How health economics is having an impact on the release of new medical devices
The market for medical devices has expanded considerably over the last few years. There are various factors feeding into this development, such as increasing interest in personal health, ageing populations, developing countries improving their healthcare services and advances in technology.
Levels of patient care are constantly improving and are always under pressure to get even better. Cutting-edge medical devices can only help in this process and so design engineers all over the world are hard at work every day striving to develop them. These include laser surgery equipment, complex robotics for use in operating rooms and ever-more effective diagnostic imaging machines.
Healthcare providers’ demand for more affordable and innovative electronic equipment is increasing as more hospitals, clinics and diagnostic labs are set up around the world.
Consumers are also eager for new ways to monitor their health at home. In recent years, devices such as home blood-pressure monitors and blood-sugar monitors have improved to similar levels as those found in hospitals and doctors surgeries. Unfortunately, as high blood pressure and diabetes rates in many countries increase, the need for this type of monitoring becomes greater too.
Alongside this, society in general has increased its demand for portability, mobility and miniaturisation. This can be seen in the massive expansion of the market for smartphones and tablets, with ever more sophisticated technology in ever smaller sizes. The medical industry is now adopting these same design strategies in its electronic devices.
Health economics is all about increasing the efficiency and effectiveness of delivering healthcare – making devices smaller, lighter, more mobile and more advanced at the same time is a great step in the right direction as far as health economists are concerned.
The costs of delivering healthcare can be kept down even as the health of populations gets worse by increasing home monitoring and therapy administered by patients themselves. With better mobility of devices and better communication capabilities within them, this can be achieved.
There are several key areas of technology which feed into these medical-device capabilities.
Increasingly, healthcare services and information can be delivered via wireless communication technology. Examples of this include sending test results and diagnostic images from one medical professional to another across broadband networks, or making connections between healthcare professionals in their workplaces and patients in their homes. This is key to ensuring patients with home-monitoring devices can transmit their data quickly and easily to their physicians.
The cables used in diagnostic applications and digital imaging machines are key to their effectiveness. Traditionally, they have been made of copper, but fibre-optic cables enable faster downloads, higher transmission speeds, more reliable electrical-signal reception and less distortion. All of these advantages provide a higher image quality and better clarity on the visual displays of X-Ray and MRI machines.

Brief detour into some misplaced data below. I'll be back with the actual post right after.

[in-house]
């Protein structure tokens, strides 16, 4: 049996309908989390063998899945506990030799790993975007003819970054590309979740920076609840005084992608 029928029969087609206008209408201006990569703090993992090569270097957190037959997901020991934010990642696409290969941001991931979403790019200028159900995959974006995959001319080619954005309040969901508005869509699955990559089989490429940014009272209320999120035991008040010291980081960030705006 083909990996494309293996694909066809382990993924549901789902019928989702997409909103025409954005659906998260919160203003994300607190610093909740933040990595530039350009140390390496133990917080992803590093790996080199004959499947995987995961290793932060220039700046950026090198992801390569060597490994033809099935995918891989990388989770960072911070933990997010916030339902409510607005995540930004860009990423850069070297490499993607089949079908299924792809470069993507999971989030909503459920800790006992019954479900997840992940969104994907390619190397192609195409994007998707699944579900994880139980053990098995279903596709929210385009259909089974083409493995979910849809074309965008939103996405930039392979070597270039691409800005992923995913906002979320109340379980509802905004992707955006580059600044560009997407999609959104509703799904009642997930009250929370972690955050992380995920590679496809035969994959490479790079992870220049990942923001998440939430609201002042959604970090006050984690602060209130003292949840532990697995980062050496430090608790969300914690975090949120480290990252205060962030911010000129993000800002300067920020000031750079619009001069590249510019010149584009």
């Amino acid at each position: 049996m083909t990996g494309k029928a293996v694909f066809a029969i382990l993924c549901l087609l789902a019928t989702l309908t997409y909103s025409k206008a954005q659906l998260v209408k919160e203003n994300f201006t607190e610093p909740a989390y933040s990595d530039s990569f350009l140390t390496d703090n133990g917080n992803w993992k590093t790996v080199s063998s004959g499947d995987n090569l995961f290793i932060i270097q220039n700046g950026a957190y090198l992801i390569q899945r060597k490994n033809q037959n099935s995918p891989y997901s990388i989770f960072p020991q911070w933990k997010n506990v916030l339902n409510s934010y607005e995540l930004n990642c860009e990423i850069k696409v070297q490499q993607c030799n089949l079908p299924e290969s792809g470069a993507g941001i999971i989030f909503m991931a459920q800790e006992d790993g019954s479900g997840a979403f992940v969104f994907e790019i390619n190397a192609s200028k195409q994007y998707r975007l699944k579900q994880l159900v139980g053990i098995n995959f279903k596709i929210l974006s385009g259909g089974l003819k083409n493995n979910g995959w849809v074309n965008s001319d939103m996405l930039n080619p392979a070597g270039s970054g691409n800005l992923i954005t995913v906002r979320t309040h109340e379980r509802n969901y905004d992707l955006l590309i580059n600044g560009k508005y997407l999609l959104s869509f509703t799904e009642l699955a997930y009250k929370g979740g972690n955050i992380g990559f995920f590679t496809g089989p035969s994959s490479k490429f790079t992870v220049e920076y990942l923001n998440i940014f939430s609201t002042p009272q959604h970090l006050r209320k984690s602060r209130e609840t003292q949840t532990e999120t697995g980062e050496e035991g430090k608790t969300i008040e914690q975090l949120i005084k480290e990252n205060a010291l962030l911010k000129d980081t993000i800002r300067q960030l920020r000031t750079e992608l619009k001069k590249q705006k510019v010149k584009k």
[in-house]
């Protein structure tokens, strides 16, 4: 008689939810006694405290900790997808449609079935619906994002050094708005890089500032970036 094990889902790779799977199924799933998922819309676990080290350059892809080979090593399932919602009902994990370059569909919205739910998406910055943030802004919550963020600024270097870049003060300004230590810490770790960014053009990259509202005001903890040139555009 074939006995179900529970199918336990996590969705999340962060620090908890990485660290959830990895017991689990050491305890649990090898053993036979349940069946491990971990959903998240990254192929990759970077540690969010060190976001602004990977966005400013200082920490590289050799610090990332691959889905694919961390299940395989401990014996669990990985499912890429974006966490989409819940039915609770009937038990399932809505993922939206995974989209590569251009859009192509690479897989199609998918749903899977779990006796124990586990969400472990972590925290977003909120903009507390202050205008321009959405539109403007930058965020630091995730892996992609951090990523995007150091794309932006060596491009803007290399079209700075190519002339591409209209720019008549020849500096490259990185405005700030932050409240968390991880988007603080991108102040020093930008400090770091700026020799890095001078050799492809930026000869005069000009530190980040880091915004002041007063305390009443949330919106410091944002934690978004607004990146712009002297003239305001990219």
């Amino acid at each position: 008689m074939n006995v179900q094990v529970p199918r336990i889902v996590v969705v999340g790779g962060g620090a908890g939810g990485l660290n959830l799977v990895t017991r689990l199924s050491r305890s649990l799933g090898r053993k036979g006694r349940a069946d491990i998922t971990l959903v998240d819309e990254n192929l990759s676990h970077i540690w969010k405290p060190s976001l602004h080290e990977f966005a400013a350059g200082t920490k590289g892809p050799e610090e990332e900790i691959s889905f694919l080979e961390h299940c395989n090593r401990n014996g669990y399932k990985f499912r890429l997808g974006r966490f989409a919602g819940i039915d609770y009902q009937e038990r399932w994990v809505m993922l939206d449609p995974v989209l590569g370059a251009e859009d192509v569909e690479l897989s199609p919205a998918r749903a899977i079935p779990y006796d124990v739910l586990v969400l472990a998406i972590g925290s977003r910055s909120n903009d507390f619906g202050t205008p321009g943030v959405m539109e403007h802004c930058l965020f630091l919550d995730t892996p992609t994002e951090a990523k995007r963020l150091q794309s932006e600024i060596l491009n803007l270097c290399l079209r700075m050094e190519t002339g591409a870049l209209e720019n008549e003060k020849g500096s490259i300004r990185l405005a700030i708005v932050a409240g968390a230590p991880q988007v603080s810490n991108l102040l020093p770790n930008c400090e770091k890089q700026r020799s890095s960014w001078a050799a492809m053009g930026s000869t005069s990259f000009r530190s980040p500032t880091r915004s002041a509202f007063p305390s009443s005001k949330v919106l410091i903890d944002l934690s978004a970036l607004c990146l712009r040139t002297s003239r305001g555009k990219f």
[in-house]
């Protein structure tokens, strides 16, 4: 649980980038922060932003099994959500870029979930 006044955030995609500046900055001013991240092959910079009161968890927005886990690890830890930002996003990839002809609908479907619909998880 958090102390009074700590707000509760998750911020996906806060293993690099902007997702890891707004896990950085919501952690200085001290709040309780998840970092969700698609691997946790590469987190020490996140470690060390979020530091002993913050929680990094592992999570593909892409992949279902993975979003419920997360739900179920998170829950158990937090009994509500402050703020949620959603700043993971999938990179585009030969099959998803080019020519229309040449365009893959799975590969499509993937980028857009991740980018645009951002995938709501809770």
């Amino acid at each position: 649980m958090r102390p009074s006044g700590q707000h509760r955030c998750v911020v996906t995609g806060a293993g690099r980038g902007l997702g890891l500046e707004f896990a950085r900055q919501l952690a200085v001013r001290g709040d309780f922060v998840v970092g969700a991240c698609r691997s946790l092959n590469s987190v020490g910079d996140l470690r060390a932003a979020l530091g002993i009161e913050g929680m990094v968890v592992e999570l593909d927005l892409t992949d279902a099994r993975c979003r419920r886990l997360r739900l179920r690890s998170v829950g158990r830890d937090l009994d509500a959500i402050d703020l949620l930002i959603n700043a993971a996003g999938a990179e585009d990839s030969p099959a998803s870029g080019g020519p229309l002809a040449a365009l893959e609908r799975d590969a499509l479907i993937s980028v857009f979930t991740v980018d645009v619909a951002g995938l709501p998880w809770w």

Laser surgery is being used more often as it is less invasive, can be more cost-effective and can be safer for the patient. With modern fibre-optic technology, the laser’s light can be transmitted using a cable which is less than half a millimetre wide. This cuts costs and reduces shipping weights and the storage space required.
Portability and Miniaturisation
The demand for smaller, more portable medical devices means that the components within them must also be smaller and lighter. This miniaturisation has reached amazingly tiny proportions as far as electronic components and micro-connectors are concerned. They can be as small as 0.4 mm by 0.7 mm – and even at this size they are available in several configurations to suit a variety of designs. These same pieces of micro-technology that were designed for use in consumer devices are now being adapted for use in new, more portable medical devices.
User Interface Elements
In order to facilitate efficient and cost-effective usage of monitoring devices at home, which can then save medical professionals time and money, this equipment needs to be easy to use and intuitive.
The key to this is ensuring the switches, touch pads, screens, key pads and lights are all very clear, reliable and simple.
One good example is the membrane switch – it is easy to use, simple to keep clean, sturdy and hard to break and also represents good value for money. Silicone rubber keyboard assemblies have similar advantages. Medical device components such as these ensure cost-effectiveness, reliability and efficiency of healthcare at home.
Having experience in any of these areas at a senior level may mean that you are already qualified to take on a executive position and begin pushing your career at the top. To find out more call us on 02380 111 911.